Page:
Squadron on Ethics Reform
State Senator Daniel Squadron is out with his take on today's agreement on ethics reform. He has made it a signature issue. Like most of his colleagues, Squadron says the agreed-upon bill is a step in the right direction, if not everything reform advocates wanted:
Since taking office, I have pushed for increased disclosure, enforcement, and independence in our ethics and campaign finance oversight, and this morning, I joined with Senator Sampson, Speaker Silver, colleagues, and good government advocates in announcing a reform package that represents a significant step forward. Though the package is far from perfect, I am pleased that my hard work has led to a solution that will actually change Albany. To begin restoring New Yorkers’ faith in our government, a good law is more important than a perfect press release. Throughout this process, organizations like the New York Public Interest Research Group, Citizens Union, and the League of Women Voters have been partners in the fight for transparency and accountability in government, and I am pleased that they are supporting the package we negotiated.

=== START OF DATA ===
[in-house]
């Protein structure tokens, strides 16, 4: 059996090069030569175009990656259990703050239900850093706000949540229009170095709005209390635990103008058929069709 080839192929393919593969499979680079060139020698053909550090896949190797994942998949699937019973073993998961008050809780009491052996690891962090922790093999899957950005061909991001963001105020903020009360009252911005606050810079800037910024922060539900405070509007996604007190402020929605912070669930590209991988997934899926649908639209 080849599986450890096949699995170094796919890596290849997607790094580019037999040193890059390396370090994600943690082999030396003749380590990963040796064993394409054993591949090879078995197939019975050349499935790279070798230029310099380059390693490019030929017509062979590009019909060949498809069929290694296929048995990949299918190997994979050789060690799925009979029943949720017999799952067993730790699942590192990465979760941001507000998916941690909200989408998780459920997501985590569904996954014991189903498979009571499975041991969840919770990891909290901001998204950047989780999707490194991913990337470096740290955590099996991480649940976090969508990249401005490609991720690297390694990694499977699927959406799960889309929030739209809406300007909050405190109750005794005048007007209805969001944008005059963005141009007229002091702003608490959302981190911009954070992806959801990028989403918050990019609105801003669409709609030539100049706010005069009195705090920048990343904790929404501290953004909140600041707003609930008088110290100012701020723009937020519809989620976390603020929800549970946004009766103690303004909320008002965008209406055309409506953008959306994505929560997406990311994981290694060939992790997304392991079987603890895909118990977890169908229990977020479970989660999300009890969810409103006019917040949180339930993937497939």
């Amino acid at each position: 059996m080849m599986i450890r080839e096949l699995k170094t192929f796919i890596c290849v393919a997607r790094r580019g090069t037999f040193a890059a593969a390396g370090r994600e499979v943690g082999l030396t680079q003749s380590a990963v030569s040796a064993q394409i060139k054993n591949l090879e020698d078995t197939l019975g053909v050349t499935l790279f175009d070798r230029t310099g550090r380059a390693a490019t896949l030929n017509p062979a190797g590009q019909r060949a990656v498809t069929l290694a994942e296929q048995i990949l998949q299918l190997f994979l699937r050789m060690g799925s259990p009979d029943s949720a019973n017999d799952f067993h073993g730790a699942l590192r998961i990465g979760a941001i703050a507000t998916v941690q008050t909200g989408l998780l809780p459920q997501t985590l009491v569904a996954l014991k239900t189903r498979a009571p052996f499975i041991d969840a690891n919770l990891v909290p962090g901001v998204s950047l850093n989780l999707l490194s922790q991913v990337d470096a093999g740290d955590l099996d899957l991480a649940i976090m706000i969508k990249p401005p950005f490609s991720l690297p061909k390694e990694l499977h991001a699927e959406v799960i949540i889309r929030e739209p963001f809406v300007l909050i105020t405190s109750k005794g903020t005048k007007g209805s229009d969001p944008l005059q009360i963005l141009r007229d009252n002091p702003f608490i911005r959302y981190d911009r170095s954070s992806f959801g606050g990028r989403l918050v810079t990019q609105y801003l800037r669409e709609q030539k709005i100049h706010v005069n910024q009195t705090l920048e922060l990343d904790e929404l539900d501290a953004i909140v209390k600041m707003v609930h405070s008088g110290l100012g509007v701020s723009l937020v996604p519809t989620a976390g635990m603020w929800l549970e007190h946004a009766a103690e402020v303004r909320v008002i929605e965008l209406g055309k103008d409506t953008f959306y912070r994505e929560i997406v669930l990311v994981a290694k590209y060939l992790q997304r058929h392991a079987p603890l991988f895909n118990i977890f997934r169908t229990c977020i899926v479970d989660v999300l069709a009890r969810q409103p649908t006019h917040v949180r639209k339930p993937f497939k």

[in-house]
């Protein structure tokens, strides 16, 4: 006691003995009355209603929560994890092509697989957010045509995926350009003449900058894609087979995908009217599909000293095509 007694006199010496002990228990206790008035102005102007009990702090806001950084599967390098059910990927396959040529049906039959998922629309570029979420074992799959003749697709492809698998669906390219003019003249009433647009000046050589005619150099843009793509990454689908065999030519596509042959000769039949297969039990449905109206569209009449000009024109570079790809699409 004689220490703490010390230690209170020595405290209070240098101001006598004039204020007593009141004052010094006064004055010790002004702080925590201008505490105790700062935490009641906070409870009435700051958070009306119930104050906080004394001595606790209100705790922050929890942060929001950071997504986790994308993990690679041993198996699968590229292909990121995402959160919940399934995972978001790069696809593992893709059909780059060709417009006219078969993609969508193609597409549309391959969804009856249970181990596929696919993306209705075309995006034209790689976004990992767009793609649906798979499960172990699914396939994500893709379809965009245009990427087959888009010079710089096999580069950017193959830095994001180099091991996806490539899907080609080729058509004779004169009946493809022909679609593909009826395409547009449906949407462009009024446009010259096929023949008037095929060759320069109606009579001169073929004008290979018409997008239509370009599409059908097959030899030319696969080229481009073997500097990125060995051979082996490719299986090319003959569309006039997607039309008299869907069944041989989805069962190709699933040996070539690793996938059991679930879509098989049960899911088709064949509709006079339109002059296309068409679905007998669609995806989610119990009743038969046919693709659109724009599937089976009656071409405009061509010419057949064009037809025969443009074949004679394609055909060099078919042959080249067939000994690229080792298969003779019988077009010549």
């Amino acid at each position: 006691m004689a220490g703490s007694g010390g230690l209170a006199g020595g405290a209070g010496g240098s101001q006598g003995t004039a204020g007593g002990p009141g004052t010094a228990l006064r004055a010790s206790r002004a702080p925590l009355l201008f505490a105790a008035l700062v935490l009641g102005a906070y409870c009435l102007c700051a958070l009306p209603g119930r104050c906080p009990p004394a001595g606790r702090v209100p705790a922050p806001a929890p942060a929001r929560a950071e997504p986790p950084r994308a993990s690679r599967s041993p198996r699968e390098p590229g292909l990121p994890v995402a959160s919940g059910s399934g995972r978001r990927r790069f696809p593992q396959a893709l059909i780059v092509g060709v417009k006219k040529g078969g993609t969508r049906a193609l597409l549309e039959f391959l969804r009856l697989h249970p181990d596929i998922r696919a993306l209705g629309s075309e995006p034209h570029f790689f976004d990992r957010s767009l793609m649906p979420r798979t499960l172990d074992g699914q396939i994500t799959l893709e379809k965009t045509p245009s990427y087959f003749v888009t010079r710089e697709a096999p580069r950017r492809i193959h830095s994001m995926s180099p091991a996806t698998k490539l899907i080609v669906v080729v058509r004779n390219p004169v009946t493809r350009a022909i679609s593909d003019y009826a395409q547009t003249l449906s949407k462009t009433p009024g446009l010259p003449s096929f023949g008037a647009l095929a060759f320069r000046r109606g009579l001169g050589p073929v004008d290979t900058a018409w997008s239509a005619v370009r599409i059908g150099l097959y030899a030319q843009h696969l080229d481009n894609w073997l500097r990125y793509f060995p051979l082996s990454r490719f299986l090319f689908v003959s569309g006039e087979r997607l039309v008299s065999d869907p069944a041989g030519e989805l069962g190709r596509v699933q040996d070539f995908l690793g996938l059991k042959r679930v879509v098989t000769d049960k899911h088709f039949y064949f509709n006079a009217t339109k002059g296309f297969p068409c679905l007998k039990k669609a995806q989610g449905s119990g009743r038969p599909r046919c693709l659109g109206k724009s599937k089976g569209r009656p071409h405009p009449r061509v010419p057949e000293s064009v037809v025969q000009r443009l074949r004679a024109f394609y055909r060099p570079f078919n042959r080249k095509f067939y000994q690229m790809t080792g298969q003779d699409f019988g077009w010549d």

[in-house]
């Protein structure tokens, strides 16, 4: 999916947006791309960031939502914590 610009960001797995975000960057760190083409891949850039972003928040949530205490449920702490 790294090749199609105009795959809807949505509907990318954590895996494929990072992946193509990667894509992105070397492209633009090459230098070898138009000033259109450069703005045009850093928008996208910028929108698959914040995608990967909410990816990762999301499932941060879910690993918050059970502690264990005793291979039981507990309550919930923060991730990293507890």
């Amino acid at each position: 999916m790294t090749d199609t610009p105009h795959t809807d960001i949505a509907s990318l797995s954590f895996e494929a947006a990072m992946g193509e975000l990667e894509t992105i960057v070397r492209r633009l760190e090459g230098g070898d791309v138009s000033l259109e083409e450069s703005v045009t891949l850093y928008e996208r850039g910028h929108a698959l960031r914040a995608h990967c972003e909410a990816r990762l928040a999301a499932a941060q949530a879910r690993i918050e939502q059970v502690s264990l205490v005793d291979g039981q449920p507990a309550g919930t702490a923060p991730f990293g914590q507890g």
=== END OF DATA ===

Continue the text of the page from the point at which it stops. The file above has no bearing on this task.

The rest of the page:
Among the important reforms I fought for in the package are:
For the first time, creating meaningful enforcement at the State Board of Elections to pursue campaign finance violations;
Creating a new, more independent ethics body to investigate wrongdoing by the legislature;
Requiring lobbyists and their clients to disclose business dealings with public officials, including all legislators, and requiring for the first time that legislators disclose income from consulting services and that income levels are publicly disclosed; and
Filling the “Bruno Gap” in state law by explicitly banning the use of government resources for outside, for-profit business.
I am pleased to have pushed this important step toward increased enforcement, independence, and disclosure, and I am committed to continuing the fight to reform Albany and create a more open, accountable, and transparent state government.